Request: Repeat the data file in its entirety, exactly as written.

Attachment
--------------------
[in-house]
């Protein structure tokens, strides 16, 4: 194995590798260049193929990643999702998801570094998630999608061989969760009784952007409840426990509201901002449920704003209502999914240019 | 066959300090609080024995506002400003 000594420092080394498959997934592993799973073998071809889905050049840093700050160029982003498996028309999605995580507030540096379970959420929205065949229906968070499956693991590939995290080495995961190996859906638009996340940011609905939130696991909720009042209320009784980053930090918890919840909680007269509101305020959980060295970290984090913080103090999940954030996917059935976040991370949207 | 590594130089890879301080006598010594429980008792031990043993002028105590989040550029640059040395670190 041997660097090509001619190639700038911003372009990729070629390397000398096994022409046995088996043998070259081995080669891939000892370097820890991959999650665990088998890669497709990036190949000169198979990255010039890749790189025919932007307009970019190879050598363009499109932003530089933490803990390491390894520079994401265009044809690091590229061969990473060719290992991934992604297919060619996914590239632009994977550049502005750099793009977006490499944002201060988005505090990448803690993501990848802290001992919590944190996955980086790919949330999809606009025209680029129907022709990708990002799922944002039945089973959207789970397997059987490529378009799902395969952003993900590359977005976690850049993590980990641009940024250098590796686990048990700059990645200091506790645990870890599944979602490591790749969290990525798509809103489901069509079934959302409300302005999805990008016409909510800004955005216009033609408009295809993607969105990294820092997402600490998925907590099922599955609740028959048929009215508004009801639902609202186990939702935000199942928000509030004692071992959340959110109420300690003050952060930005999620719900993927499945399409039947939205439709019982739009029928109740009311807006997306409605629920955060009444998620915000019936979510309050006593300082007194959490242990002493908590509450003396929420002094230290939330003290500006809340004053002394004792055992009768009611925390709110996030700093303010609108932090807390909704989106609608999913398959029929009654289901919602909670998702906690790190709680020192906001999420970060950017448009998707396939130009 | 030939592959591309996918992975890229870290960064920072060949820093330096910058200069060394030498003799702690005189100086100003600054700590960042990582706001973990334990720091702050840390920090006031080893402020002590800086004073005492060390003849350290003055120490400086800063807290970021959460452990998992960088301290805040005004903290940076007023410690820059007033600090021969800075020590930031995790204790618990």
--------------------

[in-house]
């Protein structure tokens, strides 16, 4: 194995590798260049193929990643999702998801570094998630999608061989969760009784952007409840426990509201901002449920704003209502999914240019 | 066959300090609080024995506002400003 000594420092080394498959997934592993799973073998071809889905050049840093700050160029982003498996028309999605995580507030540096379970959420929205065949229906968070499956693991590939995290080495995961190996859906638009996340940011609905939130696991909720009042209320009784980053930090918890919840909680007269509101305020959980060295970290984090913080103090999940954030996917059935976040991370949207 | 590594130089890879301080006598010594429980008792031990043993002028105590989040550029640059040395670190 041997660097090509001619190639700038911003372009990729070629390397000398096994022409046995088996043998070259081995080669891939000892370097820890991959999650665990088998890669497709990036190949000169198979990255010039890749790189025919932007307009970019190879050598363009499109932003530089933490803990390491390894520079994401265009044809690091590229061969990473060719290992991934992604297919060619996914590239632009994977550049502005750099793009977006490499944002201060988005505090990448803690993501990848802290001992919590944190996955980086790919949330999809606009025209680029129907022709990708990002799922944002039945089973959207789970397997059987490529378009799902395969952003993900590359977005976690850049993590980990641009940024250098590796686990048990700059990645200091506790645990870890599944979602490591790749969290990525798509809103489901069509079934959302409300302005999805990008016409909510800004955005216009033609408009295809993607969105990294820092997402600490998925907590099922599955609740028959048929009215508004009801639902609202186990939702935000199942928000509030004692071992959340959110109420300690003050952060930005999620719900993927499945399409039947939205439709019982739009029928109740009311807006997306409605629920955060009444998620915000019936979510309050006593300082007194959490242990002493908590509450003396929420002094230290939330003290500006809340004053002394004792055992009768009611925390709110996030700093303010609108932090807390909704989106609608999913398959029929009654289901919602909670998702906690790190709680020192906001999420970060950017448009998707396939130009 | 030939592959591309996918992975890229870290960064920072060949820093330096910058200069060394030498003799702690005189100086100003600054700590960042990582706001973990334990720091702050840390920090006031080893402020002590800086004073005492060390003849350290003055120490400086800063807290970021959460452990998992960088301290805040005004903290940076007023410690820059007033600090021969800075020590930031995790204790618990």